|Concetta Di Giorgio (97) and her husband Ernesto Bella (102)*|
As we drove slowly across the main square of this picturesque little town, we couldn’t believe our luck as we espied a small restaurant, brightly lit and filled with a cheerful diners seated along two long tables. As we peered through the window, a middle-aged man got up from the table, opened the door and and beckoned us in with a flourish. He apologized profusely for the fact that his usual menu wasn’t available, but hoped we didn’t mind having the Christmas meal the other guests were eating. Deeply grateful for the prospect of any food passing our lips, we agreed enthusiastically.
We were seated at a small table and the kindly signore proceeded to ply us with platter upon platter of seasonal delicacies that included pumpkin-stuffed ravioli in sage-infused butter, poached fish with a delicately seasoned sauce, a refreshing salad of fennel shavings drizzled with herbaceous olive oil and lemon juice, pistachio-stuffed chicken and the most unctuously frothy zabaglione I had ever eaten.
When we were full to bursting we wanted to ask for the bill, but no one paid any attention to us. Eventually I went over to the manager, now deep in conversation with his other guests, and tried to convey to him in broken Italian that we’d like to pay.
Looking horrified, he shook his head vehemently and said he wouldn’t take our money. Then, seeing my perplexed expression, he burst out laughing and exclaimed: “Buon Natale!” (Happy Christmas!). He explained that his restaurant was actually closed and that the diners assembled here were not paying guests, but his family, and that we, too, should be part of his happy clan – for this meal at least. Overwhelmed with gratitude at this stranger’s generous hospitality, we thanked him profusely and proceeded to exchange hugs and handshakes with everyone in the room before stumbling out into the twilit town square.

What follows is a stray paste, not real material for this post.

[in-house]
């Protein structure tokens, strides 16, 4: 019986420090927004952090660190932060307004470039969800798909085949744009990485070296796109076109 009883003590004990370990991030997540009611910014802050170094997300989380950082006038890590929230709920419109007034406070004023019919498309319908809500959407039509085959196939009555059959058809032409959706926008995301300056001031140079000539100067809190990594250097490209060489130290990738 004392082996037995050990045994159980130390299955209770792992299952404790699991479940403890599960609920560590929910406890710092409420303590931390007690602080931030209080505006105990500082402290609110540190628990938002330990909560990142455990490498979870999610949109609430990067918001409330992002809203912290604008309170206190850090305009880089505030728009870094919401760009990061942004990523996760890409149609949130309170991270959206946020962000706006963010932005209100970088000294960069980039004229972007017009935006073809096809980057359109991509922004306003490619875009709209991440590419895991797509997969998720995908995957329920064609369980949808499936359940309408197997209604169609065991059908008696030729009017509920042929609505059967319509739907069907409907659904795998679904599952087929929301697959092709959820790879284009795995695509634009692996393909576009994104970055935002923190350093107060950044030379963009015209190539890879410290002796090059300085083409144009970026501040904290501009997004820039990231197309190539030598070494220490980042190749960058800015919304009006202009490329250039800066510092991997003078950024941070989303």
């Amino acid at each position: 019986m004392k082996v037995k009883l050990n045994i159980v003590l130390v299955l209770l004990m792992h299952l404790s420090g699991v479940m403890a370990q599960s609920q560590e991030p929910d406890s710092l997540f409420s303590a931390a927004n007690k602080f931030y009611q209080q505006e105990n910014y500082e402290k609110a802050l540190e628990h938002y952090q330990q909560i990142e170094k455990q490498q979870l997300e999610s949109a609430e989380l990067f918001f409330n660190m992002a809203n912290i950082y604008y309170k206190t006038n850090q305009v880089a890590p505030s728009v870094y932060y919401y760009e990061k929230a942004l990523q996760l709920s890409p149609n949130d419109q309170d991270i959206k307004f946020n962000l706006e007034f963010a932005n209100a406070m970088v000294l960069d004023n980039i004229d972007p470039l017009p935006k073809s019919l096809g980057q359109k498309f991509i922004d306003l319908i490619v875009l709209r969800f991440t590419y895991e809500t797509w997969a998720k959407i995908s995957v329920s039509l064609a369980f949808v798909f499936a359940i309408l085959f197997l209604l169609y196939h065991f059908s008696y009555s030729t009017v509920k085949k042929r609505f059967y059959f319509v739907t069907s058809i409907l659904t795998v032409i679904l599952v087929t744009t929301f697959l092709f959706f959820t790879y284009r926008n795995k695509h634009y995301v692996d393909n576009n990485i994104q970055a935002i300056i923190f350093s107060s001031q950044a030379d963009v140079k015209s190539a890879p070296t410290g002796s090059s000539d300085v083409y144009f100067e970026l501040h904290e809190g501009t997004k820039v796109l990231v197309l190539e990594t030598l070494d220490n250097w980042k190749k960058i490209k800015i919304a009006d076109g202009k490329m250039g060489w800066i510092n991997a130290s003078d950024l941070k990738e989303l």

As we were about to drive off the signore came running after us, clutching a small box. Had we forgotten something? “My wife asked me to give you these – traditional Sicilian Christmas cookies,” he panted. “She baked them this morning.” A last hug and a “grazie mille,” then he scuttled back to his restaurant.
Anti-aging secrets of Sicily's centenarians
I’d like to think that this warm and generous man is now well on his way to becoming one of Sicily’s celebrated centenarians. For according to a new study by a team of researchers at the University of Palermo, one small region of Sicily – the Sicani Mountains – some 100 miles to the west of Enna boasts more than twice as many 100-year-olds than any other part of Europe (an average of 4.32 centenarians per 10,000 inhabitants, compared with 2 per 10,000 in the rest of Europe). One of the reasons for their healthy longevity is the convivial lifestyle we sampled that Christmas Day.
“The people we studied live in a healthy social environment mostly composed by relatives -- sons and daughters or nephews and nieces,” Dr. Sonya Vasto of the Department of Molecular and Biomolecular science at Palermo University, lead author of the study, told me in an interview. “There is always someone who takes care of them; they are never bored or lonely.”